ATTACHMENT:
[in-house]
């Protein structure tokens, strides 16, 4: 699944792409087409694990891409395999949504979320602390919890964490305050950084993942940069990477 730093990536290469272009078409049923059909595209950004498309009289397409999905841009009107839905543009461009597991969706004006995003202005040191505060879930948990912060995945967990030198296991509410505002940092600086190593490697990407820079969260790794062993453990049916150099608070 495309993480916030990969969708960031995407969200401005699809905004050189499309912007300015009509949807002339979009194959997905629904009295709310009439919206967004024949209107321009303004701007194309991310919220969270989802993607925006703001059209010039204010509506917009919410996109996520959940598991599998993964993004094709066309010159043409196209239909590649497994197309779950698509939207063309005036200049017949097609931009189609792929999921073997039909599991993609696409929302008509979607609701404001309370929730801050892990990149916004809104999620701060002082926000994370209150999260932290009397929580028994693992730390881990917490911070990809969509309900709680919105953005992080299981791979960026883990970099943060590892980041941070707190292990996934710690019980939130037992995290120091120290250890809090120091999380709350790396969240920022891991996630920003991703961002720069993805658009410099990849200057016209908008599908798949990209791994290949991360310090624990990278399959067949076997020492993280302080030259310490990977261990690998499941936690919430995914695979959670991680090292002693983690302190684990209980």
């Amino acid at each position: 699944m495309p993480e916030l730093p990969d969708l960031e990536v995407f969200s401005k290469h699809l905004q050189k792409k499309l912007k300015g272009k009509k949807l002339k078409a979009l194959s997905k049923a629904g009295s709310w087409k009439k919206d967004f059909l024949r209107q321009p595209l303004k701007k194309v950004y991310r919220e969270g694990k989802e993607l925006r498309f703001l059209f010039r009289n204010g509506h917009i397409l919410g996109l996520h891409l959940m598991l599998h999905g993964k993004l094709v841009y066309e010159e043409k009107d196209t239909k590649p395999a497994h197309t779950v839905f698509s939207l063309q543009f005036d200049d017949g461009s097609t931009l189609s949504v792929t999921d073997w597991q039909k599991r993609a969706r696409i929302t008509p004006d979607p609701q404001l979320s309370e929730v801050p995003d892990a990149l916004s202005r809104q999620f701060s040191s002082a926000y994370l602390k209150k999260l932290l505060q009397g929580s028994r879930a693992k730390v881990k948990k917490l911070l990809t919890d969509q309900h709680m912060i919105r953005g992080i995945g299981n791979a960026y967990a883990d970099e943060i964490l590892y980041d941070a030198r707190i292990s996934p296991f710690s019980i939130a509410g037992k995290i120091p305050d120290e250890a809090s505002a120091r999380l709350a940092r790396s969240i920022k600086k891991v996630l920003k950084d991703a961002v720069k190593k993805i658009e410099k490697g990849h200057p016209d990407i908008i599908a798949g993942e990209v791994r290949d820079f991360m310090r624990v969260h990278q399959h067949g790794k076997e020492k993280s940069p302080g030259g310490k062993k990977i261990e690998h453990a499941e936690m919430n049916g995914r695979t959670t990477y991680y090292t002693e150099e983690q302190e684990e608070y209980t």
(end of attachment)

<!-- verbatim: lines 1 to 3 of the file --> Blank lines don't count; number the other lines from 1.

[in-house]
């Protein structure tokens, strides 16, 4: 699944792409087409694990891409395999949504979320602390919890964490305050950084993942940069990477 730093990536290469272009078409049923059909595209950004498309009289397409999905841009009107839905543009461009597991969706004006995003202005040191505060879930948990912060995945967990030198296991509410505002940092600086190593490697990407820079969260790794062993453990049916150099608070 495309993480916030990969969708960031995407969200401005699809905004050189499309912007300015009509949807002339979009194959997905629904009295709310009439919206967004024949209107321009303004701007194309991310919220969270989802993607925006703001059209010039204010509506917009919410996109996520959940598991599998993964993004094709066309010159043409196209239909590649497994197309779950698509939207063309005036200049017949097609931009189609792929999921073997039909599991993609696409929302008509979607609701404001309370929730801050892990990149916004809104999620701060002082926000994370209150999260932290009397929580028994693992730390881990917490911070990809969509309900709680919105953005992080299981791979960026883990970099943060590892980041941070707190292990996934710690019980939130037992995290120091120290250890809090120091999380709350790396969240920022891991996630920003991703961002720069993805658009410099990849200057016209908008599908798949990209791994290949991360310090624990990278399959067949076997020492993280302080030259310490990977261990690998499941936690919430995914695979959670991680090292002693983690302190684990209980």
């Amino acid at each position: 699944m495309p993480e916030l730093p990969d969708l960031e990536v995407f969200s401005k290469h699809l905004q050189k792409k499309l912007k300015g272009k009509k949807l002339k078409a979009l194959s997905k049923a629904g009295s709310w087409k009439k919206d967004f059909l024949r209107q321009p595209l303004k701007k194309v950004y991310r919220e969270g694990k989802e993607l925006r498309f703001l059209f010039r009289n204010g509506h917009i397409l919410g996109l996520h891409l959940m598991l599998h999905g993964k993004l094709v841009y066309e010159e043409k009107d196209t239909k590649p395999a497994h197309t779950v839905f698509s939207l063309q543009f005036d200049d017949g461009s097609t931009l189609s949504v792929t999921d073997w597991q039909k599991r993609a969706r696409i929302t008509p004006d979607p609701q404001l979320s309370e929730v801050p995003d892990a990149l916004s202005r809104q999620f701060s040191s002082a926000y994370l602390k209150k999260l932290l505060q009397g929580s028994r879930a693992k730390v881990k948990k917490l911070l990809t919890d969509q309900h709680m912060i919105r953005g992080i995945g299981n791979a960026y967990a883990d970099e943060i964490l590892y980041d941070a030198r707190i292990s996934p296991f710690s019980i939130a509410g037992k995290i120091p305050d120290e250890a809090s505002a120091r999380l709350a940092r790396s969240i920022k600086k891991v996630l920003k950084d991703a961002v720069k190593k993805i658009e410099k490697g990849h200057p016209d990407i908008i599908a798949g993942e990209v791994r290949d820079f991360m310090r624990v969260h990278q399959h067949g790794k076997e020492k993280s940069p302080g030259g310490k062993k990977i261990e690998h453990a499941e936690m919430n049916g995914r695979t959670t990477y991680y090292t002693e150099e983690q302190e684990e608070y209980t």